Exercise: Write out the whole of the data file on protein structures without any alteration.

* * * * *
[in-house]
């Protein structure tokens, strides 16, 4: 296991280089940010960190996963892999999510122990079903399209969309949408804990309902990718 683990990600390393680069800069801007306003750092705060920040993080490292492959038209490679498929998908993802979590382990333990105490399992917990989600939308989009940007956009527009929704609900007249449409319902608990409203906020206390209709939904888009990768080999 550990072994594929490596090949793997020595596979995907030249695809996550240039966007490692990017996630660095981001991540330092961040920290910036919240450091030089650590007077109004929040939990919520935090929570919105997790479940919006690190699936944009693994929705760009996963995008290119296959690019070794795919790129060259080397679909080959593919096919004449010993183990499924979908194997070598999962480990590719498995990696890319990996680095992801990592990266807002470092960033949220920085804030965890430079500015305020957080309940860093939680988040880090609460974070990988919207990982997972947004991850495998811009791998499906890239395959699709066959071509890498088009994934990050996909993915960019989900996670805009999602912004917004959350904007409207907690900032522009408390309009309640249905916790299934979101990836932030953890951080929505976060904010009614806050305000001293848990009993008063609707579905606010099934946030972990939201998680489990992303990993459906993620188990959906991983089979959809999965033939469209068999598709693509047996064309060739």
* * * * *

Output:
[in-house]
């Protein structure tokens, strides 16, 4: 296991280089940010960190996963892999999510122990079903399209969309949408804990309902990718 683990990600390393680069800069801007306003750092705060920040993080490292492959038209490679498929998908993802979590382990333990105490399992917990989600939308989009940007956009527009929704609900007249449409319902608990409203906020206390209709939904888009990768080999 550990072994594929490596090949793997020595596979995907030249695809996550240039966007490692990017996630660095981001991540330092961040920290910036919240450091030089650590007077109004929040939990919520935090929570919105997790479940919006690190699936944009693994929705760009996963995008290119296959690019070794795919790129060259080397679909080959593919096919004449010993183990499924979908194997070598999962480990590719498995990696890319990996680095992801990592990266807002470092960033949220920085804030965890430079500015305020957080309940860093939680988040880090609460974070990988919207990982997972947004991850495998811009791998499906890239395959699709066959071509890498088009994934990050996909993915960019989900996670805009999602912004917004959350904007409207907690900032522009408390309009309640249905916790299934979101990836932030953890951080929505976060904010009614806050305000001293848990009993008063609707579905606010099934946030972990939201998680489990992303990993459906993620188990959906991983089979959809999965033939469209068999598709693509047996064309060739």